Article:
Trump sending federal assistance to address Wisconsin protests


President Trump on Wednesday said he would send federal officers to Kenosha, Wis., as the city grapples with unrest after the police shooting of Jacob Blake.

White House officials and Wisconsin Gov. Tony Evers (D) spoke by phone, according to Trump, and the governor accepted federal assistance with responding to the increasingly volatile demonstrations in response to Blake's shooting.

"We will NOT stand for looting, arson, violence, and lawlessness on American streets," Trump tweeted.

"TODAY, I will be sending federal law enforcement and the National Guard to Kenosha, WI to restore LAW and ORDER!" he added.

Evers's office did not immediately respond to a request for comment. The governor had already activated the National Guard and tweeted late Tuesday that he planned to increase its presence "to ensure individuals can exercise their right safely, protect state buildings and critical infrastructure, and support first responders and fire fighters."

Blake was shot seven times in the back by police on Sunday in an incident that was captured on video. Blake's family says he is currently paralyzed from the waist down.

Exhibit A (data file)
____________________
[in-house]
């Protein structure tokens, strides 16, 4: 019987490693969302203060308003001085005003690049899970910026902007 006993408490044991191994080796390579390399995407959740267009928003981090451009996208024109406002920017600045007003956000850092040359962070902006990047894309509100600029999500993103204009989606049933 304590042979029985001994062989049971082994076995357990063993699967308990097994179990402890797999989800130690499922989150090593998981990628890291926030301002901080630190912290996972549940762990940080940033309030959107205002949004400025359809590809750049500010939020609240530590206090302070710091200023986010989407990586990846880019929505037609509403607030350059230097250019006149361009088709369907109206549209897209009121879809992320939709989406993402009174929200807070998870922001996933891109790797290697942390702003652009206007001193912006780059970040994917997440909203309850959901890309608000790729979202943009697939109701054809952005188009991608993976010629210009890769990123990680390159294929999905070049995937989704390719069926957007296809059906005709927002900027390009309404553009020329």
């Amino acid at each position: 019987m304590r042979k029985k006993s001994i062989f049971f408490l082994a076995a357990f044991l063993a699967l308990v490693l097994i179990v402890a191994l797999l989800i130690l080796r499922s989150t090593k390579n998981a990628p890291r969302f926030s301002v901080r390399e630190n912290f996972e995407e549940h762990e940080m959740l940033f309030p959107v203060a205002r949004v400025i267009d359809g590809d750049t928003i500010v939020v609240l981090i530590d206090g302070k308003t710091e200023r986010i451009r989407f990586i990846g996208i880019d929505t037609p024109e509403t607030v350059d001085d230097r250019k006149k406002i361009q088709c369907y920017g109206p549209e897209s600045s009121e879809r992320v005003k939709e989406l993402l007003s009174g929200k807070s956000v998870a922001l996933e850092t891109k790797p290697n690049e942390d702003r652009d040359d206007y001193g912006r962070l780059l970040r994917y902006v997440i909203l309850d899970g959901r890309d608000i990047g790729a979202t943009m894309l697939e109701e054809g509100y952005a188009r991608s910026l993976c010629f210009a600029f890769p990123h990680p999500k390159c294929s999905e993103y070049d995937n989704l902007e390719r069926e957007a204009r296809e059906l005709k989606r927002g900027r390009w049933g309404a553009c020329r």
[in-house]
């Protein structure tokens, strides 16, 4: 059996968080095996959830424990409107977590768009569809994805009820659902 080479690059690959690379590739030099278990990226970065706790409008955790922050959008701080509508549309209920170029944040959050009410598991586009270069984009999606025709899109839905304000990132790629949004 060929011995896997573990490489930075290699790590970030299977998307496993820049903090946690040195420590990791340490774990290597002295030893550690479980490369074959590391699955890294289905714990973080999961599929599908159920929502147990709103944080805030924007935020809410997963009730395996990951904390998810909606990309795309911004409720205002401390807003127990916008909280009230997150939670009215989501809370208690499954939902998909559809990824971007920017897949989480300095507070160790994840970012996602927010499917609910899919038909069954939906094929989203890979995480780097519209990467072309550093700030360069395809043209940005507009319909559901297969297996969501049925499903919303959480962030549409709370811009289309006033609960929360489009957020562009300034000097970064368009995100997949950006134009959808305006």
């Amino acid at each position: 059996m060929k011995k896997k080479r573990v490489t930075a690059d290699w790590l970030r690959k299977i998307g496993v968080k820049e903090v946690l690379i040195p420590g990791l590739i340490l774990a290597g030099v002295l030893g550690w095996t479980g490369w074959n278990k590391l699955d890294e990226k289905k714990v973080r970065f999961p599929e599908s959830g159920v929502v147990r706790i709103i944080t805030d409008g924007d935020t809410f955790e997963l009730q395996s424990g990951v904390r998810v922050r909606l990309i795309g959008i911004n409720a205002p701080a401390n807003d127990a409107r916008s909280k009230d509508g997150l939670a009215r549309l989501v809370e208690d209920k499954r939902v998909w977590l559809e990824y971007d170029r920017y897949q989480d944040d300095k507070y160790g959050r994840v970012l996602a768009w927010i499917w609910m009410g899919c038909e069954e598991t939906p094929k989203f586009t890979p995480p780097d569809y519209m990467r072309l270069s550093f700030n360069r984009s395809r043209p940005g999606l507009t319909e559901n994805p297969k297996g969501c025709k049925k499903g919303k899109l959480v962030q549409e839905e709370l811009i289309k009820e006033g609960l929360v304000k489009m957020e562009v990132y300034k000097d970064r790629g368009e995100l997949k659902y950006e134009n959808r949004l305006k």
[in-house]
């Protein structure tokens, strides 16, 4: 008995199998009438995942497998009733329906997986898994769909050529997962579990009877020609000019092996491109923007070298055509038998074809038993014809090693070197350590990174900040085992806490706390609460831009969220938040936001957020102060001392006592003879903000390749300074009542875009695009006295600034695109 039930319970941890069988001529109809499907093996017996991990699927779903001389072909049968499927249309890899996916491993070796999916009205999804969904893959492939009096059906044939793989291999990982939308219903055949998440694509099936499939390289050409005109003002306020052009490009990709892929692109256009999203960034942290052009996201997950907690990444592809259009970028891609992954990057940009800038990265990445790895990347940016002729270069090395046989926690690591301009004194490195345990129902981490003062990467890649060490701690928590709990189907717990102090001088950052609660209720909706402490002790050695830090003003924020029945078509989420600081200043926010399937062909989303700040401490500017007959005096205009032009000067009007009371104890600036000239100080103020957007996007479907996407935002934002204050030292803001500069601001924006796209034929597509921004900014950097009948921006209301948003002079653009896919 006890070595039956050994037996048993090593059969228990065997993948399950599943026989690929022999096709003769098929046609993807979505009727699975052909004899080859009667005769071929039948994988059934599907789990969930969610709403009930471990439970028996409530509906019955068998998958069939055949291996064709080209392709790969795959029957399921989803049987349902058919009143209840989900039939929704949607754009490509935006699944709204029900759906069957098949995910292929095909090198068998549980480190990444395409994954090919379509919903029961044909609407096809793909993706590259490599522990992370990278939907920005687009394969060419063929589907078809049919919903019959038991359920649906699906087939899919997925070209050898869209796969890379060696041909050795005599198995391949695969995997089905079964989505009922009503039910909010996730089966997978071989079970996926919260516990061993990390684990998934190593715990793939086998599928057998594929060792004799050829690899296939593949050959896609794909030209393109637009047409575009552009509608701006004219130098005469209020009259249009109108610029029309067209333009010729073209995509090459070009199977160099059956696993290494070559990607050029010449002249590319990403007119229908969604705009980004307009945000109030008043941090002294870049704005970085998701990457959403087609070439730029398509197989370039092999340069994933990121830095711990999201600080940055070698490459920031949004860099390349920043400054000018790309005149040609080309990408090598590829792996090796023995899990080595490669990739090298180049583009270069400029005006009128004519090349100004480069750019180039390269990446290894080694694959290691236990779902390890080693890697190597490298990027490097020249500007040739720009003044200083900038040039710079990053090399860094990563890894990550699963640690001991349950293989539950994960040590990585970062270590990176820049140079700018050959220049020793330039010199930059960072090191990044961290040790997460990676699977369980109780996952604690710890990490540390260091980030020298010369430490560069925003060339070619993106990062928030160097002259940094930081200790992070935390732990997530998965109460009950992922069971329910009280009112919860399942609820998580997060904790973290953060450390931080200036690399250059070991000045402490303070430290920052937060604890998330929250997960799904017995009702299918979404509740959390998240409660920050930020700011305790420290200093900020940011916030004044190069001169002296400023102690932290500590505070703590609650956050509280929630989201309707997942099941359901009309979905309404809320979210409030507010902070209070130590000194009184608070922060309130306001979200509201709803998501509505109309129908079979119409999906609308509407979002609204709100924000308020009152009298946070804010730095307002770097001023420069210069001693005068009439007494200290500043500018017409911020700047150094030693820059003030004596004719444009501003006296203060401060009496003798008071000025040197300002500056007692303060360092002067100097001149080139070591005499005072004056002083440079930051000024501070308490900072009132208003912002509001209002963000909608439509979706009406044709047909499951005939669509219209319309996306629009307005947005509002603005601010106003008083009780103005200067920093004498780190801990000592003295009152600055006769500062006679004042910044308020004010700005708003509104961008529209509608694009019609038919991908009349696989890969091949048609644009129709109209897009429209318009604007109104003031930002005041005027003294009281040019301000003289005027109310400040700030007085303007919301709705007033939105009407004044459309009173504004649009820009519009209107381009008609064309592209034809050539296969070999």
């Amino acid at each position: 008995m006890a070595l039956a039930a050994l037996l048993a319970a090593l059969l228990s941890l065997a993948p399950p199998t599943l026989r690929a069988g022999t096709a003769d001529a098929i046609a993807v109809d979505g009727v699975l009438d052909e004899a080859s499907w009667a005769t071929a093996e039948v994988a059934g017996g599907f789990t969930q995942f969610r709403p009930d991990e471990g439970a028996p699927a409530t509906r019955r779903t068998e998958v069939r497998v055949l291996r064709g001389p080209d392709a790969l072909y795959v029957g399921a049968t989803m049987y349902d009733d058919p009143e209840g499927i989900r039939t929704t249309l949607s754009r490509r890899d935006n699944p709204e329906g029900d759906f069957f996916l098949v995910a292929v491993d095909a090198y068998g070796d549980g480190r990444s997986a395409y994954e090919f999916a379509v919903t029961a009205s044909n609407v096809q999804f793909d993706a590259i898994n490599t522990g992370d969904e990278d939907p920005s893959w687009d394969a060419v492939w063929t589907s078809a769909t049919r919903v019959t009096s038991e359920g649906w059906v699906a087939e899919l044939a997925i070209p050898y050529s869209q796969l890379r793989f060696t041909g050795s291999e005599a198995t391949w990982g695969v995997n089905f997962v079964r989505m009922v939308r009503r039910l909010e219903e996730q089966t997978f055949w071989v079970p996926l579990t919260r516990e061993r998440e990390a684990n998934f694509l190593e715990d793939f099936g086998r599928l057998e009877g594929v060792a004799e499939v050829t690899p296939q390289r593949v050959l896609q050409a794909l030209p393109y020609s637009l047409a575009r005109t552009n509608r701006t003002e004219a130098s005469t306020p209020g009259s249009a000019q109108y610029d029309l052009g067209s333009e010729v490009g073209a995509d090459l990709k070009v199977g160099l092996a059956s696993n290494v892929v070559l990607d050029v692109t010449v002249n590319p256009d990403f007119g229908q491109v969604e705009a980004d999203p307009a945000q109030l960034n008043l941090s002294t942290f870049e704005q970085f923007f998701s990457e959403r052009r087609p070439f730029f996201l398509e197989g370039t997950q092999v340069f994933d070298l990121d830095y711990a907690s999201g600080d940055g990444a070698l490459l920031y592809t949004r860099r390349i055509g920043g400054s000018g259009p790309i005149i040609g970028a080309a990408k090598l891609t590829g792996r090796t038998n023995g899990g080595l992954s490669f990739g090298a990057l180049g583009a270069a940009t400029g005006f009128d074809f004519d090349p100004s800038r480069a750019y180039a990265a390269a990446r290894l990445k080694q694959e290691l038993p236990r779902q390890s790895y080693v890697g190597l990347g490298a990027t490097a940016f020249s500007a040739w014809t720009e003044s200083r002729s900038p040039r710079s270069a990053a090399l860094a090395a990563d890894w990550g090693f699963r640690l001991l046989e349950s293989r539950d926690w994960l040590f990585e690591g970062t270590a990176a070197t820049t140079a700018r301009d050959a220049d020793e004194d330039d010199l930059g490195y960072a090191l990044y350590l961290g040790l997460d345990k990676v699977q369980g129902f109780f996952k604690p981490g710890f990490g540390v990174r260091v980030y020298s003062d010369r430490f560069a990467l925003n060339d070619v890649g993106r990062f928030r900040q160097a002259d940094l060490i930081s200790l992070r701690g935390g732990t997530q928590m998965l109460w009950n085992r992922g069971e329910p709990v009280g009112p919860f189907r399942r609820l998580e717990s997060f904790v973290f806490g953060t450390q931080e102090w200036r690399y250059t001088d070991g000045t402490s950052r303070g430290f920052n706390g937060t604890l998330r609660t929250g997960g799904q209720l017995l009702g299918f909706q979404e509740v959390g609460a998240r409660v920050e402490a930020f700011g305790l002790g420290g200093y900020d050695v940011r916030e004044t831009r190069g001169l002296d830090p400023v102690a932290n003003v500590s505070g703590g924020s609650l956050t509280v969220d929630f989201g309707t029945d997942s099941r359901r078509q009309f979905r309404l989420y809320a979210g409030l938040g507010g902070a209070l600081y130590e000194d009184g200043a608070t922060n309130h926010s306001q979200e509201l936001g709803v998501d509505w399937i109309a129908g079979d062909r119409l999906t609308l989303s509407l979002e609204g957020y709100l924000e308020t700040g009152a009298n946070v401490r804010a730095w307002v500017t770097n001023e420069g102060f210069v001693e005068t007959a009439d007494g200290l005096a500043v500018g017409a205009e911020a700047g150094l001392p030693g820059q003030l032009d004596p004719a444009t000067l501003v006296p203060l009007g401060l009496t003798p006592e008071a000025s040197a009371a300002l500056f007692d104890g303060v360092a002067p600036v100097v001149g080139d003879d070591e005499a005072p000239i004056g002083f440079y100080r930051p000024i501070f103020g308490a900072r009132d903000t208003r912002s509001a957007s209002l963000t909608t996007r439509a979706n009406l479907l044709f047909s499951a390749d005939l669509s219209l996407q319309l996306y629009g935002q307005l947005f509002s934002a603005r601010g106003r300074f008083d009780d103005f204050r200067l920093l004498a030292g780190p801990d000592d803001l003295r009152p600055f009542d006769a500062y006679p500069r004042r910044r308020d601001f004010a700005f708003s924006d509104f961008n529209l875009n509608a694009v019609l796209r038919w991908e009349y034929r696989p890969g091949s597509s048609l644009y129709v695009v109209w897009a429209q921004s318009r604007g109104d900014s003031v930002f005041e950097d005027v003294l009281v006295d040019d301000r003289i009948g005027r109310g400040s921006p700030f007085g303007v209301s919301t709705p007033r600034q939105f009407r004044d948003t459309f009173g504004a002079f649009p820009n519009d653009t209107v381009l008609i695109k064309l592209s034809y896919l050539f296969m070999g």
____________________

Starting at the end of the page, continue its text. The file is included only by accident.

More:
Protests have persisted for three days in response to Blake's shooting, and they have grown violent at times. Two people were killed and a third was injured in a shooting late Tuesday during the protests.

Police on Wednesday arrested a juvenile in connection with the two deaths.

Blake's shooting is the latest instance this summer of police violence against a Black person. The killings of George Floyd, Breonna Taylor and Rayshard Brooks have all contributed to calls for policing reform and protests against racial injustice.

Trump has condemned the Floyd killing specifically and signed a mostly toothless executive order on police reform. But he has pivoted over the last few months to take a harder tone against demonstrations, painting them with a broad brush to accuse protesters of rioting and violence.

The president has made enforcing law and order a major theme of his reelection campaign, warning that there will be chaos in the streets under a Joe Biden presidency even as the unrest plays out on Trump's watch. Trump has also accused Biden of wanting to "defund the police," something the former vice president has said he does not support.

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